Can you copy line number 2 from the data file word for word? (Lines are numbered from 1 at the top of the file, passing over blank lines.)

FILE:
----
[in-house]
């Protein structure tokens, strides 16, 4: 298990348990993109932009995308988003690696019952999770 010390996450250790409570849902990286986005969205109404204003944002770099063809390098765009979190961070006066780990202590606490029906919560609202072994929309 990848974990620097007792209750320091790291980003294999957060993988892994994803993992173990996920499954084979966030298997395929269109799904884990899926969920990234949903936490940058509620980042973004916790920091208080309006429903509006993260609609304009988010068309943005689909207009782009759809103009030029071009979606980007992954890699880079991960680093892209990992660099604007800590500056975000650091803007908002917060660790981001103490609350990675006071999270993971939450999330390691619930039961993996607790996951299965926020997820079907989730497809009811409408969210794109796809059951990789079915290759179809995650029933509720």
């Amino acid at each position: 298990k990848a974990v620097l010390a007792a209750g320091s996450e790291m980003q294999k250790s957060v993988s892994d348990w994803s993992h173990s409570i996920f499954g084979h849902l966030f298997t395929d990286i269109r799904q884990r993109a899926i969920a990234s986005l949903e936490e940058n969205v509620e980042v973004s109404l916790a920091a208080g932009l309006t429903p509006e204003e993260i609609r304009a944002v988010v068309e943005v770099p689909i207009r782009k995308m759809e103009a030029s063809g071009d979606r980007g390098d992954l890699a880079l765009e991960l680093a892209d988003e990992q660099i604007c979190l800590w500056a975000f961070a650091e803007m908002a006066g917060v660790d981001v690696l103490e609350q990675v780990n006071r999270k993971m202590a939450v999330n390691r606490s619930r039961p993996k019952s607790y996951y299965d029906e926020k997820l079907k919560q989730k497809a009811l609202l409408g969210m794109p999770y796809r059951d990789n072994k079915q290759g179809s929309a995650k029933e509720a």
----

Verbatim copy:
């Protein structure tokens, strides 16, 4: 298990348990993109932009995308988003690696019952999770 010390996450250790409570849902990286986005969205109404204003944002770099063809390098765009979190961070006066780990202590606490029906919560609202072994929309 990848974990620097007792209750320091790291980003294999957060993988892994994803993992173990996920499954084979966030298997395929269109799904884990899926969920990234949903936490940058509620980042973004916790920091208080309006429903509006993260609609304009988010068309943005689909207009782009759809103009030029071009979606980007992954890699880079991960680093892209990992660099604007800590500056975000650091803007908002917060660790981001103490609350990675006071999270993971939450999330390691619930039961993996607790996951299965926020997820079907989730497809009811409408969210794109796809059951990789079915290759179809995650029933509720």